May 2008
  
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Convergence 2.0
Technology Convergence is Only the Beginning

Andy McMillan

Andy McMillan
President/CEO,
Teletrol Systems Inc
President,
BACnet International

A lot has been written in the last few years about the convergence of Building Automation and Information Technology.  The business case for this convergence has been presented in many forms and forums.   The technical issues have been dissected and analyzed from virtually every possible angle.  Relevant standards have been identified and standards-based products developed.  Buzzwords and acronyms have been created, promoted and in some cases, thankfully, faded into oblivion.  By this time it should be clear to even the casual observer that it is both straight-forward and useful to implement building controls and energy management systems on standard IT infrastructure platforms.  Even so, this technology convergence might have minimal impact on the market were it not for the fact it enables a second generation of convergence whose impact on the industry could be far greater. 

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Technology Convergence is Important, but …

Much of the discussion in the building automation and energy management arena regarding the impact of technology convergence has centered on the cost of deployment and/or the ability to link functionally disparate components.  A long list of conference presentations and magazine articles have been published that outline opportunities for improving building operating efficiencies by linking access control, lighting, HVAC, security and life-safety information in real time.  Another whole body of literature has been developed to promote the value of “openness” that converged systems allow, an openness facilitated by the standards (e.g. BACnet, Web Services, etc.) inherent in converged systems.  This discussion is good (if one can tune out the marketing hype) but the largest impact of technology convergence may not be in the technology domain at all.  Instead, we may find that the most dramatic impact of technology convergence is its ability to enable and perhaps drive business model convergence.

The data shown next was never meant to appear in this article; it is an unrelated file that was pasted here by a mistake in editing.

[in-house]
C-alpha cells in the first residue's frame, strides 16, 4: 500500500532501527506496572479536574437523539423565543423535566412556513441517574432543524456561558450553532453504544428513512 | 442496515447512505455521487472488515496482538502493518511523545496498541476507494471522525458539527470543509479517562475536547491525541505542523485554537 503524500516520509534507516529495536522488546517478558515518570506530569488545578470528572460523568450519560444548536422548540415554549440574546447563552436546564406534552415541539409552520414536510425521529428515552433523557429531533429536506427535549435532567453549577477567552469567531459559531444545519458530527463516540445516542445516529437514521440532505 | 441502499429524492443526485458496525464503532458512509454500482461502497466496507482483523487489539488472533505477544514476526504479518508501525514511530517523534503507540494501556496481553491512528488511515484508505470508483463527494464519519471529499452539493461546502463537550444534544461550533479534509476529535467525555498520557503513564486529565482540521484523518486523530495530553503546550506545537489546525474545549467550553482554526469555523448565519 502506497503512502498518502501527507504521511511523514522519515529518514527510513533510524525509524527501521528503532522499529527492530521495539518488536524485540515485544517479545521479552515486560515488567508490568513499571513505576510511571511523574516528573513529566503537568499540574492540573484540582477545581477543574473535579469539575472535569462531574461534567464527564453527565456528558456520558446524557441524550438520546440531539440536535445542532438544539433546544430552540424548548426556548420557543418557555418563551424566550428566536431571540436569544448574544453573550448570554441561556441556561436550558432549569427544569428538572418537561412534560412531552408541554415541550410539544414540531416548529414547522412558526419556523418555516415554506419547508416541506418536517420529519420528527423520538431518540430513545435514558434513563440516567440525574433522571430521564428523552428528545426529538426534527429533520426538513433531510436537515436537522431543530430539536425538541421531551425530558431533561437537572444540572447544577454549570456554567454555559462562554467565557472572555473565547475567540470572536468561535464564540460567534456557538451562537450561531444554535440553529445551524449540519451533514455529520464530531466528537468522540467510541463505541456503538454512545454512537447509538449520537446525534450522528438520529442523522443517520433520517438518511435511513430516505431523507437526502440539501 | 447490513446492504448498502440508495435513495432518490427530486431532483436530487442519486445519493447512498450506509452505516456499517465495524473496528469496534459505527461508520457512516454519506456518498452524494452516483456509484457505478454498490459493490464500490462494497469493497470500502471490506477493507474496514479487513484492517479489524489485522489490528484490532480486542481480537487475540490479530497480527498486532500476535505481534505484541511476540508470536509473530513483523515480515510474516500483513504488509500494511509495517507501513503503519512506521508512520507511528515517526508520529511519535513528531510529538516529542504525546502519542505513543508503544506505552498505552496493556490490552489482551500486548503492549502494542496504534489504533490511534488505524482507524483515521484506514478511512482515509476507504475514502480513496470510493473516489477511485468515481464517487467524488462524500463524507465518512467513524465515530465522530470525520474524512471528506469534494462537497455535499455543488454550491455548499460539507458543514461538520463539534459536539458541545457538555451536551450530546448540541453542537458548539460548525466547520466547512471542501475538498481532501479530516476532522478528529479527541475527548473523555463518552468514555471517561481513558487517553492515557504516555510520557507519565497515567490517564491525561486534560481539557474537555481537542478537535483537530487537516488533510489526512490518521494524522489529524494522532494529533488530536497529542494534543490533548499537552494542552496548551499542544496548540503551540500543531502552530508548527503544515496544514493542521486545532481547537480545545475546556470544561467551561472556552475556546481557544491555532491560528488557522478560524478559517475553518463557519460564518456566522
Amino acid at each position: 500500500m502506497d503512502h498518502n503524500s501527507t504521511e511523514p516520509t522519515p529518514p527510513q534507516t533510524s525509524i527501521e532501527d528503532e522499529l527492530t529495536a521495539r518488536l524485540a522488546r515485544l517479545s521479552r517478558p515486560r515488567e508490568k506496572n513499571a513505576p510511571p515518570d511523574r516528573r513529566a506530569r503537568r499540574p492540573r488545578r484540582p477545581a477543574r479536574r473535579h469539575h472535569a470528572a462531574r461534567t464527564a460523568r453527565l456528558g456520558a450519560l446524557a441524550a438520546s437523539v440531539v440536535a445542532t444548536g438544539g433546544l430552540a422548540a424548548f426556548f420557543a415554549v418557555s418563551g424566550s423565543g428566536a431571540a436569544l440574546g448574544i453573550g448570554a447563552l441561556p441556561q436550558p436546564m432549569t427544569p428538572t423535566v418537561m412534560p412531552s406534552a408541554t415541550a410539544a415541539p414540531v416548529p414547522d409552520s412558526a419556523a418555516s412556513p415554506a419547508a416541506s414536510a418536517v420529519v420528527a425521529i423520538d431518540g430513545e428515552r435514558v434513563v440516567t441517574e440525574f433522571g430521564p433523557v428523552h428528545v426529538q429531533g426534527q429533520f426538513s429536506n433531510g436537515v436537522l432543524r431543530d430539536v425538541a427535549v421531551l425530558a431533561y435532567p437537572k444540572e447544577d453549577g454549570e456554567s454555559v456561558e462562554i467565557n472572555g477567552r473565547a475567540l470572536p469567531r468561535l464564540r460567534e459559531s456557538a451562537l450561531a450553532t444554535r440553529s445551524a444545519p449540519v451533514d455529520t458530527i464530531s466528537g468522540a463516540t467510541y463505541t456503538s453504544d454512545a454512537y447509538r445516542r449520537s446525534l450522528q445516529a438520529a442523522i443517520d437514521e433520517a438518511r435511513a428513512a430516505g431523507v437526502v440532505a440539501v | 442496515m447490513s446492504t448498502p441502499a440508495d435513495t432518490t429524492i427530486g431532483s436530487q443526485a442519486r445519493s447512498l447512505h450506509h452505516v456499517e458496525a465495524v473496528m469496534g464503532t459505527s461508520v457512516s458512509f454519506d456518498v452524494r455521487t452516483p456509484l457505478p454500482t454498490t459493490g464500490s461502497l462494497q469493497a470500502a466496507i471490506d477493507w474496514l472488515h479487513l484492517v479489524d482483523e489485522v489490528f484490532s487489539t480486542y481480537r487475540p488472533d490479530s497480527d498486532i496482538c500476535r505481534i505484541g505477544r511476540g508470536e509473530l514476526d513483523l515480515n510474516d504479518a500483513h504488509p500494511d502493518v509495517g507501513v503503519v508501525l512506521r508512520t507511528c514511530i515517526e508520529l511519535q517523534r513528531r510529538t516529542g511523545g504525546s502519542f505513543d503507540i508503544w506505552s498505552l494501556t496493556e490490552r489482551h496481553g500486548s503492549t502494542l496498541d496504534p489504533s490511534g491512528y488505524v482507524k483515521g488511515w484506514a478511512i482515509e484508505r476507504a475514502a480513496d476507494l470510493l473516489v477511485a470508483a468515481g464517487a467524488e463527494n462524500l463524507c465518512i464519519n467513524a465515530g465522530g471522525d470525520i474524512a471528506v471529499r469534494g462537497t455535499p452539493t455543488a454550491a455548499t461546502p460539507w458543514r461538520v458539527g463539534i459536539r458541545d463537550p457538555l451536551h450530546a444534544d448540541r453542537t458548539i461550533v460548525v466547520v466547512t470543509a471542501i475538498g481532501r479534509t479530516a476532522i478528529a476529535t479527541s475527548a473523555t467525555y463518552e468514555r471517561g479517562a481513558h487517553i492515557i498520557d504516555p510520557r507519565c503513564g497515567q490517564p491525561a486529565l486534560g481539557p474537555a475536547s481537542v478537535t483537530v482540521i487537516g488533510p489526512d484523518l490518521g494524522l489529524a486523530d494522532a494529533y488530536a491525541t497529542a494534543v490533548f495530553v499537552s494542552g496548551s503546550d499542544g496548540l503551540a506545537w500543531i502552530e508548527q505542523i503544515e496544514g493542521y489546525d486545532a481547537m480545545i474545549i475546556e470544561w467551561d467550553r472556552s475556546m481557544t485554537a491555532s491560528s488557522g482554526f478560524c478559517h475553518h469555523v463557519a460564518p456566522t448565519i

Business Model Convergence is the End Game

Comparing the traditional building automation and energy management business models with IT business models yields some interesting contrasts.  For example, in building automation and energy management, open systems is often seen as mere compliance to a standard or implementation of a protocol.  In the IT world, open systems is more often a business philosophy that promotes cooperation with other suppliers in the interest of building greater value for customers.  Another interesting contrast is the IT approach of integrating “best in class” products and services to achieve high-value systems.  The current direction of some major players in building automation and energy management seems to be focused on bundled, “single supplier” product and service offerings.  So, what is going to happen when these two business models converge in the pursuit of enterprise applications that leverage building and energy information in new and innovative ways?  It is hard to say without a crystal ball, but looking to similar transitions in other industries might offer some insights.